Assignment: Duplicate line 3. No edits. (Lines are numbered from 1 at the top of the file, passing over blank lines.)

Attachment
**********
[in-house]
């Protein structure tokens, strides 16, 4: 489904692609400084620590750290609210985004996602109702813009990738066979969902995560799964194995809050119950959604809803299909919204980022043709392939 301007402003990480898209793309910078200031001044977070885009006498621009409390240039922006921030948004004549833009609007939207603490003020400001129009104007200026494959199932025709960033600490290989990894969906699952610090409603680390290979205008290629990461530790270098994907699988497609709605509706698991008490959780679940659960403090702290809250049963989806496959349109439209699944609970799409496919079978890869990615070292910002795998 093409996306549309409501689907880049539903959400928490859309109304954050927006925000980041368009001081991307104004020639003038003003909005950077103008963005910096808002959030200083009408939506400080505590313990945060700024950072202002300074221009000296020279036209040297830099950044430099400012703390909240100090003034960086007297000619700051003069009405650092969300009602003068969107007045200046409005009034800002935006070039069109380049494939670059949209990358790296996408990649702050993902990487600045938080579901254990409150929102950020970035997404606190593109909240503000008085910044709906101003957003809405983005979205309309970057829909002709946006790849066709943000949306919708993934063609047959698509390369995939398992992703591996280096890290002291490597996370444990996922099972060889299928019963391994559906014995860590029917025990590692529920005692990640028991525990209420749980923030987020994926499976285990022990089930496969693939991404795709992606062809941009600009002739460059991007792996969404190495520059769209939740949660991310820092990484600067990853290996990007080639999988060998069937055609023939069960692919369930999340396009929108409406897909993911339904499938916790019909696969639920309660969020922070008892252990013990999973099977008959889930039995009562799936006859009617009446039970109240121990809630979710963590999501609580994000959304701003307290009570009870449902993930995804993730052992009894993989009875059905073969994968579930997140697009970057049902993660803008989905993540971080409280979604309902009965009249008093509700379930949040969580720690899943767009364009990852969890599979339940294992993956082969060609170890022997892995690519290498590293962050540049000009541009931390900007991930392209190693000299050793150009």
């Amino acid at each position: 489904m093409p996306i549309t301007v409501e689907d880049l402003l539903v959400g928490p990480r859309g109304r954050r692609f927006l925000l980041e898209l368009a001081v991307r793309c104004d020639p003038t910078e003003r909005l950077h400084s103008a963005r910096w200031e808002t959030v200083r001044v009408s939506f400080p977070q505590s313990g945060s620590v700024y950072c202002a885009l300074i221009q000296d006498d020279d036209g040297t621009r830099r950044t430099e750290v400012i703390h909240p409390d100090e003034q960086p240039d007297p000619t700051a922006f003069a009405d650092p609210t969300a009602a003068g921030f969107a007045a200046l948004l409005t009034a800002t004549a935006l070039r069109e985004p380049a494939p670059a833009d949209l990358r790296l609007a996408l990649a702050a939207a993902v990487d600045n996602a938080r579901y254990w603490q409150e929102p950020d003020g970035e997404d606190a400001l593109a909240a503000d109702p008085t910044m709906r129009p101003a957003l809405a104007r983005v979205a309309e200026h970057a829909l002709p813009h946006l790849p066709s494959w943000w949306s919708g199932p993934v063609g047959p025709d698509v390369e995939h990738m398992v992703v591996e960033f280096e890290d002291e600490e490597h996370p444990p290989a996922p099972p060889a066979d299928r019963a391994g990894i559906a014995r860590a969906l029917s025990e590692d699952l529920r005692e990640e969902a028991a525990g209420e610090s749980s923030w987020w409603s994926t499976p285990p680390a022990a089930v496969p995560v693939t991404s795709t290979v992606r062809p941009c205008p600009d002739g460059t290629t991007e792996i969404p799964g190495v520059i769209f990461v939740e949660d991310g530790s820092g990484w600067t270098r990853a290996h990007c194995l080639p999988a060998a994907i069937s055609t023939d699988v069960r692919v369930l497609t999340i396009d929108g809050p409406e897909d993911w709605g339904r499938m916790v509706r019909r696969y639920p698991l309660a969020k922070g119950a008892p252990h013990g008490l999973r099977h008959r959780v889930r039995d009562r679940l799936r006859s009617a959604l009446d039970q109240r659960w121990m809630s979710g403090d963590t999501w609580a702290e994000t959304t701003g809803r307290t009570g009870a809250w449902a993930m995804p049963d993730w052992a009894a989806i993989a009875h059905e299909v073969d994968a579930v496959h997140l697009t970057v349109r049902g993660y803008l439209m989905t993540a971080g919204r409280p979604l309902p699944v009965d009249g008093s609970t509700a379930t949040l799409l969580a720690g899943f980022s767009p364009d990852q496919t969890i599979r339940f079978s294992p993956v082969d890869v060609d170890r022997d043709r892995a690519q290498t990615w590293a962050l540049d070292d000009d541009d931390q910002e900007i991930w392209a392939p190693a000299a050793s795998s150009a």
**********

């Amino acid at each position: 489904m093409p996306i549309t301007v409501e689907d880049l402003l539903v959400g928490p990480r859309g109304r954050r692609f927006l925000l980041e898209l368009a001081v991307r793309c104004d020639p003038t910078e003003r909005l950077h400084s103008a963005r910096w200031e808002t959030v200083r001044v009408s939506f400080p977070q505590s313990g945060s620590v700024y950072c202002a885009l300074i221009q000296d006498d020279d036209g040297t621009r830099r950044t430099e750290v400012i703390h909240p409390d100090e003034q960086p240039d007297p000619t700051a922006f003069a009405d650092p609210t969300a009602a003068g921030f969107a007045a200046l948004l409005t009034a800002t004549a935006l070039r069109e985004p380049a494939p670059a833009d949209l990358r790296l609007a996408l990649a702050a939207a993902v990487d600045n996602a938080r579901y254990w603490q409150e929102p950020d003020g970035e997404d606190a400001l593109a909240a503000d109702p008085t910044m709906r129009p101003a957003l809405a104007r983005v979205a309309e200026h970057a829909l002709p813009h946006l790849p066709s494959w943000w949306s919708g199932p993934v063609g047959p025709d698509v390369e995939h990738m398992v992703v591996e960033f280096e890290d002291e600490e490597h996370p444990p290989a996922p099972p060889a066979d299928r019963a391994g990894i559906a014995r860590a969906l029917s025990e590692d699952l529920r005692e990640e969902a028991a525990g209420e610090s749980s923030w987020w409603s994926t499976p285990p680390a022990a089930v496969p995560v693939t991404s795709t290979v992606r062809p941009c205008p600009d002739g460059t290629t991007e792996i969404p799964g190495v520059i769209f990461v939740e949660d991310g530790s820092g990484w600067t270098r990853a290996h990007c194995l080639p999988a060998a994907i069937s055609t023939d699988v069960r692919v369930l497609t999340i396009d929108g809050p409406e897909d993911w709605g339904r499938m916790v509706r019909r696969y639920p698991l309660a969020k922070g119950a008892p252990h013990g008490l999973r099977h008959r959780v889930r039995d009562r679940l799936r006859s009617a959604l009446d039970q109240r659960w121990m809630s979710g403090d963590t999501w609580a702290e994000t959304t701003g809803r307290t009570g009870a809250w449902a993930m995804p049963d993730w052992a009894a989806i993989a009875h059905e299909v073969d994968a579930v496959h997140l697009t970057v349109r049902g993660y803008l439209m989905t993540a971080g919204r409280p979604l309902p699944v009965d009249g008093s609970t509700a379930t949040l799409l969580a720690g899943f980022s767009p364009d990852q496919t969890i599979r339940f079978s294992p993956v082969d890869v060609d170890r022997d043709r892995a690519q290498t990615w590293a962050l540049d070292d000009d541009d931390q910002e900007i991930w392209a392939p190693a000299a050793s795998s150009a």